The Wild, Wonderful Dancing Nymph
There’s a special kind of woman who loves to move in rhythm with the music of the world. She’s abundantly feminine, and when she’s happy, wonderfully radiant. Attuned to the deep currents of life, she uncovers hidden meaning and connection. Keenly intuitive, she divines the truth about people and relationships.
In the KanerosTM Personality Type Framework, she’s known as a Dancing Nymph. The Dancing part of her designation denotes her love of rhythmic movement. And yes, like a Nymph in the ancient myths, she tends to be frisky.
She’s Shae, the clever courtesan in Game of Thrones; Karen, the sultry cop in Out Of Sight; Annie, the loopy baseball fan in Bull Durham. She’s the girl on the cheerleading squad, the flirtatious math whiz, the woman teaching yoga, the camgirl taking joy in her performance.
The Dancing Nymph is very feminine.
Women of the Dancing Nymph type evolved to give and receive lots of love, affection, sex, and attention. In humanity’s hunter-gatherer past, they bound larger bands together with strong emotional ties. Because the Feminine is about relationship, the Dancing Nymph channels more Feminine energy than any other type of woman.
Relationship, sensitivity, and flow—these basic aspects of the Feminine are the Dancing Nymph’s particular strengths:
- Personal relationships are important to her, and she’s good at forming and maintaining them. Her friendships are more intimate than most, her romances more passionate.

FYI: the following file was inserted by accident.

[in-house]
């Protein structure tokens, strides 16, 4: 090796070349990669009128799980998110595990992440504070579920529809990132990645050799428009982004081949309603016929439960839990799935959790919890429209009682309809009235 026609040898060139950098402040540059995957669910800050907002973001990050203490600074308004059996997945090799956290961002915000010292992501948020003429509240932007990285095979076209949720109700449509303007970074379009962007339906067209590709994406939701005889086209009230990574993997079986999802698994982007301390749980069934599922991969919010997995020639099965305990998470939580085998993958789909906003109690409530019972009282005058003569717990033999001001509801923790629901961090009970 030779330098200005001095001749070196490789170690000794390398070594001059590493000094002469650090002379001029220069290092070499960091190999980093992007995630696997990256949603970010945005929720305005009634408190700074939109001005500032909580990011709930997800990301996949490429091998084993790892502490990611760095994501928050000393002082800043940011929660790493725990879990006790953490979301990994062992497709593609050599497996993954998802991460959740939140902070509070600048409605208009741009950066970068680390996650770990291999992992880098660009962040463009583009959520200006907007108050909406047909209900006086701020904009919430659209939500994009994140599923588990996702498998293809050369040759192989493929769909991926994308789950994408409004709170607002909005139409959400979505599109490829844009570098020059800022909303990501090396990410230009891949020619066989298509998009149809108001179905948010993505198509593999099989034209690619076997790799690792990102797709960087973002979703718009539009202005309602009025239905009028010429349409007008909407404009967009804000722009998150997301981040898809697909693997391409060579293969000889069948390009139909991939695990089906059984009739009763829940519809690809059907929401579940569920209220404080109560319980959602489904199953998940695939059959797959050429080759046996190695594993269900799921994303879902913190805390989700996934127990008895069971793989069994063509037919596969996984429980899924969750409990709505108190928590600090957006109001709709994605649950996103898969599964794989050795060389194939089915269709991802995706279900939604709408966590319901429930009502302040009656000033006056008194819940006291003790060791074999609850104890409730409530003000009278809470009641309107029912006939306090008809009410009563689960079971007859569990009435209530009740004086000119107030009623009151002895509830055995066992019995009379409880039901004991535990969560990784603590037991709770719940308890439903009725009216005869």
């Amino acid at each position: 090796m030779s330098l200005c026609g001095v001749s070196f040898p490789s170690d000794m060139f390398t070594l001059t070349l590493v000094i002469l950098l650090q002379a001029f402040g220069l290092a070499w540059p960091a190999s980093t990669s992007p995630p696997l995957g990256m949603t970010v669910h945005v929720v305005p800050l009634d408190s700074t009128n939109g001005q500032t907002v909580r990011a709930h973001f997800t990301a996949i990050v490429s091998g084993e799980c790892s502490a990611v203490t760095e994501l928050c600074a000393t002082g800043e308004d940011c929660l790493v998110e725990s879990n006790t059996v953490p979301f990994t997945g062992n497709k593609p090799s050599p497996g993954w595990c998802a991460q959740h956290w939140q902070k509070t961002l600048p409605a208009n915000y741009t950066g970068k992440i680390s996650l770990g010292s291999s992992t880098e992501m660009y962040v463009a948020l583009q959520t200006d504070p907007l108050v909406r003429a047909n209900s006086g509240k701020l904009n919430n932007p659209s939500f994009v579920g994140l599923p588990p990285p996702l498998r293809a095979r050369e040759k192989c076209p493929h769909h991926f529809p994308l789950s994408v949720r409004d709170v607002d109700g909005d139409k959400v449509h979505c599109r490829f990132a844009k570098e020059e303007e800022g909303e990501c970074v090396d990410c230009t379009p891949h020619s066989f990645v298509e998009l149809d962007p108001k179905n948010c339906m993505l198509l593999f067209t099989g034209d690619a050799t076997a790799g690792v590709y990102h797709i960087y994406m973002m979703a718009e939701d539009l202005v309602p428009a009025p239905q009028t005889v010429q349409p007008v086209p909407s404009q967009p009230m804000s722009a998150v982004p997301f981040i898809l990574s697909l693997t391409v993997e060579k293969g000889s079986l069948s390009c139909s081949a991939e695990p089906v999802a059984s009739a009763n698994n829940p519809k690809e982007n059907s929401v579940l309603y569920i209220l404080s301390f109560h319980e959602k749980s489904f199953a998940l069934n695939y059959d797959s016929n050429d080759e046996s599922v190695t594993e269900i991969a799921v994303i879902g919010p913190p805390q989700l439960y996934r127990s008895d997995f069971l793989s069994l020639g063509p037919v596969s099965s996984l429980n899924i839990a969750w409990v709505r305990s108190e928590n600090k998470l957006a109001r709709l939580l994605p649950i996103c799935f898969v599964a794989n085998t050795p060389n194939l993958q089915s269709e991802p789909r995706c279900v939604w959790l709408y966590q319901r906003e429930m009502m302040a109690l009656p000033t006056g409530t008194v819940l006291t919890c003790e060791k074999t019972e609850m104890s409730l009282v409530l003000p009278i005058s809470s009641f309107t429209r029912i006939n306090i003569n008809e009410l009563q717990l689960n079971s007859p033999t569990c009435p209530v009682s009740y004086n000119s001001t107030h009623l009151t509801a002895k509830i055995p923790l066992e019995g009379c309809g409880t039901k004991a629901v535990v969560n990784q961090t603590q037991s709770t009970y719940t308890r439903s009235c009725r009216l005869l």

- She’s very sensitive to emotional undertones, so many Dancing Nymphs serve as counselors and confidantes. People seek her out to talk about personal issues.
- Her spirit flows like the water she loves to be around. Water is a symbol of the subconscious, the source of desire and insight, and she “swims” comfortably in this unseen realm.
In ancient times, women of her type were considered to be in close touch with the divine, and they were accorded special places as consorts, oracles, and temple dancers. One of the roles they served was healing the hearts and minds of soldiers traumatized by war. The soldiers’ wives would often send them to the dancers to be restored by their touch, love, and infusions of their powerful Feminine energy.
She’s frequently misunderstood.
American culture celebrates her in the sexy, mediagenic form of a Beyonce or Kim Kardashian, but mostly she’s misunderstood. One wag expresses the prevailing attitude toward women of her type when he recommends that men avoid “redheads, strippers, hairdressers…”
Indeed, men often get the wrong idea when interacting with her. She exudes sexual energy, and loves to flirt, which can overwhelm men who aren’t mature and centered. If one of them makes a clumsy advance, and she deflects it, she may be called a “tease.”
She’s misunderstood in other ways as well:
- Her Feminine energy flows so strongly that it can become chaotic. When she expresses that in mood swings, lashing out, breaking down, etc, this gets her labeled “crazy.”
- She needs to give and receive lots of love, and when she can’t do that she may try to fill the void with booze, food, sex, drugs. Some read this as “self-destructive.”